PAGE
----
Selecting a tax preparer is a very important decision that you should be happy with. After all, for most Americans the annual income tax return is the single largest financial transaction they have each and every year.
The IRS announced that it will delay accepting all 2012 tax returns by eight days, pushing the acceptance of both e-file and paper tax returns to January 30. But the filing deadline of April 15 remains unchanged.
Despite opinions on whether the bill is good or bad, the American Tax Relief Act of 2012 truly is a very good thing for most taxpayers. Here's why, if we look at the bill from a taxpayer's perspective.
As the current tax year closes and the next tax season approaches, I thought it would be helpful and informative to highlight some past tax statistics and details related to tax filings in general and even some guidance on how you can make the most of this information.
The Temporary Payroll Tax Holiday, a two percent reduction in employee Social Security tax withholding, expired Dec. 31, 2012. Beginning Jan. 2013, the average taxpayer will see as much as a $1,000 decrease in take-home pay.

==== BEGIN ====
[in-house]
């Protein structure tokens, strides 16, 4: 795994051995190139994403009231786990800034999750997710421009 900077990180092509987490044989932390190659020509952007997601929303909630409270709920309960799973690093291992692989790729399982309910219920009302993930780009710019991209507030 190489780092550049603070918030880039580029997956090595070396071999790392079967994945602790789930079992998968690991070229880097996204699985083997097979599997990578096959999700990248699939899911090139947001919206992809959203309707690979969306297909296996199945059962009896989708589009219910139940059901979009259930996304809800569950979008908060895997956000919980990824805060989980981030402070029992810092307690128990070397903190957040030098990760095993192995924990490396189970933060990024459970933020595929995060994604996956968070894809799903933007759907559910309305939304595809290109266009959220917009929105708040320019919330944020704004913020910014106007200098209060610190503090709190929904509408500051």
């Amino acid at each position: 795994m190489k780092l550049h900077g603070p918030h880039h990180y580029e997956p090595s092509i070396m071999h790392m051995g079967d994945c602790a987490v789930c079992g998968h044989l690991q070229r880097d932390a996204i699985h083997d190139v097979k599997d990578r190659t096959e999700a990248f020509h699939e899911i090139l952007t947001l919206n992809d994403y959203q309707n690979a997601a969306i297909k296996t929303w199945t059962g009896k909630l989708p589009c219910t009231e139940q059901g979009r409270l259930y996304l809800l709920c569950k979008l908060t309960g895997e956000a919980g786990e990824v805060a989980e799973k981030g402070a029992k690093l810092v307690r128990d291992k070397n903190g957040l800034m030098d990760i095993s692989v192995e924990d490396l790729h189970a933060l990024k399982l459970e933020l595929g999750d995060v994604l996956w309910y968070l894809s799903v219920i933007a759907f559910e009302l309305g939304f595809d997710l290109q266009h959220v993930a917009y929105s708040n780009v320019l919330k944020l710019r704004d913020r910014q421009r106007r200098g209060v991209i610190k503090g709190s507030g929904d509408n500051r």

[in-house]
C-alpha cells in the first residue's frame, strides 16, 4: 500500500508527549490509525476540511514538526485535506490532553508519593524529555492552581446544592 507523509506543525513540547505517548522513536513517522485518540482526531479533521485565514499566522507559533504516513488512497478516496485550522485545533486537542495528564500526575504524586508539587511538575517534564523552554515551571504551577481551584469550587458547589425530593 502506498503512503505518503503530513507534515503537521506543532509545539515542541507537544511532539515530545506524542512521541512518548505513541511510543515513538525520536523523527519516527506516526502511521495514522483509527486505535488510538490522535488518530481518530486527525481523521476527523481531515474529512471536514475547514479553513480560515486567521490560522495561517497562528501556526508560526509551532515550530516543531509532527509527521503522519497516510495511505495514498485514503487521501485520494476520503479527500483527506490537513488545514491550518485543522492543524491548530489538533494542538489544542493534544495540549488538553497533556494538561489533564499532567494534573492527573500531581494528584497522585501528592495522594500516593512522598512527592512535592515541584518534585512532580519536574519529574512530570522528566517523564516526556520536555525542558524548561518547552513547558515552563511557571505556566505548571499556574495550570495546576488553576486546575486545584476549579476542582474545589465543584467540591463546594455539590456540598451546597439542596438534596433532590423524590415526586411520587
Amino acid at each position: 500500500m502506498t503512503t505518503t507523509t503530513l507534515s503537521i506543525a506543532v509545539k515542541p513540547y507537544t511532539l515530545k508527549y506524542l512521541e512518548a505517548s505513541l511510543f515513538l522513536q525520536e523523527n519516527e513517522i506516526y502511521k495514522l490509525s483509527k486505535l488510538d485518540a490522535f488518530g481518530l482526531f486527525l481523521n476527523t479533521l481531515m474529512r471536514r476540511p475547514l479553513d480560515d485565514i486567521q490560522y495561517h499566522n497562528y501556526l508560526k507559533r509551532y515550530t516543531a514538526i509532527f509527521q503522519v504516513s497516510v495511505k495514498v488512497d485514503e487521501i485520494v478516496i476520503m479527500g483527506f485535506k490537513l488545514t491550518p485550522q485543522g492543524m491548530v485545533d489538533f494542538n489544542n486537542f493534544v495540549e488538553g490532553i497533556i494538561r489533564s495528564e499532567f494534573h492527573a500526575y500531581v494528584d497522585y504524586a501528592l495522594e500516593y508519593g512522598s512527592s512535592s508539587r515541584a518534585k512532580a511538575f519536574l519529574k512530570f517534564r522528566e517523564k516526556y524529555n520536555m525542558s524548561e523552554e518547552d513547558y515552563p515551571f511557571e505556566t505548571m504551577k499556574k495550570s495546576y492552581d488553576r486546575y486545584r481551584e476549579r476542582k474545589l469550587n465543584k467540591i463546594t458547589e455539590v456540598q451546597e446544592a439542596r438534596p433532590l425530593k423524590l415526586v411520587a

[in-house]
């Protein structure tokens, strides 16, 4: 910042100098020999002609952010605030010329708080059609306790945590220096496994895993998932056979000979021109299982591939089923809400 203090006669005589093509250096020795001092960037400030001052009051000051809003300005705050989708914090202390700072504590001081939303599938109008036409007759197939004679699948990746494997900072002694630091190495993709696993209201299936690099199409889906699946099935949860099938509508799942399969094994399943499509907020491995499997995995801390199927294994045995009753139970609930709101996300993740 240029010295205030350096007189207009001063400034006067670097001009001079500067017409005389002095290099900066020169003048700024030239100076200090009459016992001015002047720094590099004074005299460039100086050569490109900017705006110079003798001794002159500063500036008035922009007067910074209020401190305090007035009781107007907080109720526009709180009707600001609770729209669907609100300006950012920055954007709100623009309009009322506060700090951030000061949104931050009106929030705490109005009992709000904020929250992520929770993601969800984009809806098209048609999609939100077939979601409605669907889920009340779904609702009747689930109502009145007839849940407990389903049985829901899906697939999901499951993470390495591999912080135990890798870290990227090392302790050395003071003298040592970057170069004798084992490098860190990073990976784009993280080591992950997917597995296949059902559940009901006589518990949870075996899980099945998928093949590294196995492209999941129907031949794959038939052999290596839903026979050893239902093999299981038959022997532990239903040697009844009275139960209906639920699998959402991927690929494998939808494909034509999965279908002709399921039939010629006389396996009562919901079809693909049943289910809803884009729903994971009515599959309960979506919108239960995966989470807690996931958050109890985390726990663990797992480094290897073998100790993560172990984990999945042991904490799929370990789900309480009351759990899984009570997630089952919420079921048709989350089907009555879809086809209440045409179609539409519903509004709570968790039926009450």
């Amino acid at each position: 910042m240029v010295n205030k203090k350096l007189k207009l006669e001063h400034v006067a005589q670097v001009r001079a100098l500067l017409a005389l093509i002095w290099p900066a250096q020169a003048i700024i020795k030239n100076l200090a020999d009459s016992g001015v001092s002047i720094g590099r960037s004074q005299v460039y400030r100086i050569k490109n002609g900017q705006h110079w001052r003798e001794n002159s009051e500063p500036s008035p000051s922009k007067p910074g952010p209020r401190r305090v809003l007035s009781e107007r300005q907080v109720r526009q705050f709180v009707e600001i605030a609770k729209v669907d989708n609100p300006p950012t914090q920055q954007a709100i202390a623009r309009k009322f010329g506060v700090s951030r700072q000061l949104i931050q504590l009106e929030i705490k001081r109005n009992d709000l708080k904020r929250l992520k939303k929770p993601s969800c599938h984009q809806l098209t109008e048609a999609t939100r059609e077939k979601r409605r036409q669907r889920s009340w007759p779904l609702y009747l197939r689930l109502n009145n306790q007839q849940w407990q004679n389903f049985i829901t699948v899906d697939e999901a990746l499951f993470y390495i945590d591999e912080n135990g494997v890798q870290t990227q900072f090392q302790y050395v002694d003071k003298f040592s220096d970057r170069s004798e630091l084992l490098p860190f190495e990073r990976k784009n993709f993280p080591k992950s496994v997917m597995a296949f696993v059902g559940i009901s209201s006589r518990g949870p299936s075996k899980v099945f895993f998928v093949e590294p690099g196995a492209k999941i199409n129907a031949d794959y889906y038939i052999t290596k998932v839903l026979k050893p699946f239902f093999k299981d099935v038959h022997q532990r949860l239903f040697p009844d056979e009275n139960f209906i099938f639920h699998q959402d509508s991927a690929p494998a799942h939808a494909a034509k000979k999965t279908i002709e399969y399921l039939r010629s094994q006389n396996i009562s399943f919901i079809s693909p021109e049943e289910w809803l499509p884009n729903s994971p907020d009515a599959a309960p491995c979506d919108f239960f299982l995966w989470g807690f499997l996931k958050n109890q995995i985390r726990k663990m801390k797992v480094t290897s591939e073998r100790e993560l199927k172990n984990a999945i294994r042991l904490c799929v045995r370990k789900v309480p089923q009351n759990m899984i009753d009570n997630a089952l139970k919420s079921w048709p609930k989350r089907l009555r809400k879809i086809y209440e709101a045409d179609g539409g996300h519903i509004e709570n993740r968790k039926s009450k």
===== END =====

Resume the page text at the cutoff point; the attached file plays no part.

The combination of expiring tax laws and tax policy changes, possible renewed retroactive provisions and last-minute legislative action calls for taxpayers to be extra careful when managing their taxes in order to ensure that there is no money left on the table.
Though Washington is fixated this month on the so-called "fiscal cliff," that manufactured face-off is a bit of a side-show. Far more disturbing is a deeper array of fundamental structural problems of federal governance, of which "Taxmageddon" is just a surface manifestation.
The Mayan calendar "end of times" prediction scheduled for Dec. 23, 2012, might not be all bad when compared and contrasted with some of the other predictions associated with Taxmageddon and the fiscal cliff on the horizon.